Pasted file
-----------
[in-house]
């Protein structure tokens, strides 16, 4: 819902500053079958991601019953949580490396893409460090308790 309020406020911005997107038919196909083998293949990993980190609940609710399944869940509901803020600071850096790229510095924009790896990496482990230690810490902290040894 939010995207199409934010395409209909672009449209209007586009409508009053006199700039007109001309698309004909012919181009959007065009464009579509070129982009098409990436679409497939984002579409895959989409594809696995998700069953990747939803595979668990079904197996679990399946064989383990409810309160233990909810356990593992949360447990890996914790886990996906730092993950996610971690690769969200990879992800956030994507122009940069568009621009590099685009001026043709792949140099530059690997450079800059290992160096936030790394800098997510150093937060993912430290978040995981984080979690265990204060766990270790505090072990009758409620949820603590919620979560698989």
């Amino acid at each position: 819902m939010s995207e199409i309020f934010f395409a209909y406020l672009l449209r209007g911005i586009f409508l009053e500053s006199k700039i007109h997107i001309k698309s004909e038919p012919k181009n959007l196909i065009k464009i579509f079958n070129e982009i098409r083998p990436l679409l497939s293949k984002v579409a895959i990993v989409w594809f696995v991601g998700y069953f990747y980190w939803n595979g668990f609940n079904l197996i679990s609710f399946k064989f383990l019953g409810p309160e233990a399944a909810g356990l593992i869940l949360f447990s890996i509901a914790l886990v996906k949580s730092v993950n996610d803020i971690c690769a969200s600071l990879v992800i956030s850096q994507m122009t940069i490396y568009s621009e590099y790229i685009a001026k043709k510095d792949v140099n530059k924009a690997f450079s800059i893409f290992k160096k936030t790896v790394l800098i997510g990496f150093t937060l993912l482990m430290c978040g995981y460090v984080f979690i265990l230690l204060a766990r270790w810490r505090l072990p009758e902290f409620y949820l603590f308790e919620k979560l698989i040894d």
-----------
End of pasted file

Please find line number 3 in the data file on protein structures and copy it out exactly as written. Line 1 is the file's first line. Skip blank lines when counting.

């Amino acid at each position: 819902m939010s995207e199409i309020f934010f395409a209909y406020l672009l449209r209007g911005i586009f409508l009053e500053s006199k700039i007109h997107i001309k698309s004909e038919p012919k181009n959007l196909i065009k464009i579509f079958n070129e982009i098409r083998p990436l679409l497939s293949k984002v579409a895959i990993v989409w594809f696995v991601g998700y069953f990747y980190w939803n595979g668990f609940n079904l197996i679990s609710f399946k064989f383990l019953g409810p309160e233990a399944a909810g356990l593992i869940l949360f447990s890996i509901a914790l886990v996906k949580s730092v993950n996610d803020i971690c690769a969200s600071l990879v992800i956030s850096q994507m122009t940069i490396y568009s621009e590099y790229i685009a001026k043709k510095d792949v140099n530059k924009a690997f450079s800059i893409f290992k160096k936030t790896v790394l800098i997510g990496f150093t937060l993912l482990m430290c978040g995981y460090v984080f979690i265990l230690l204060a766990r270790w810490r505090l072990p009758e902290f409620y949820l603590f308790e919620k979560l698989i040894d």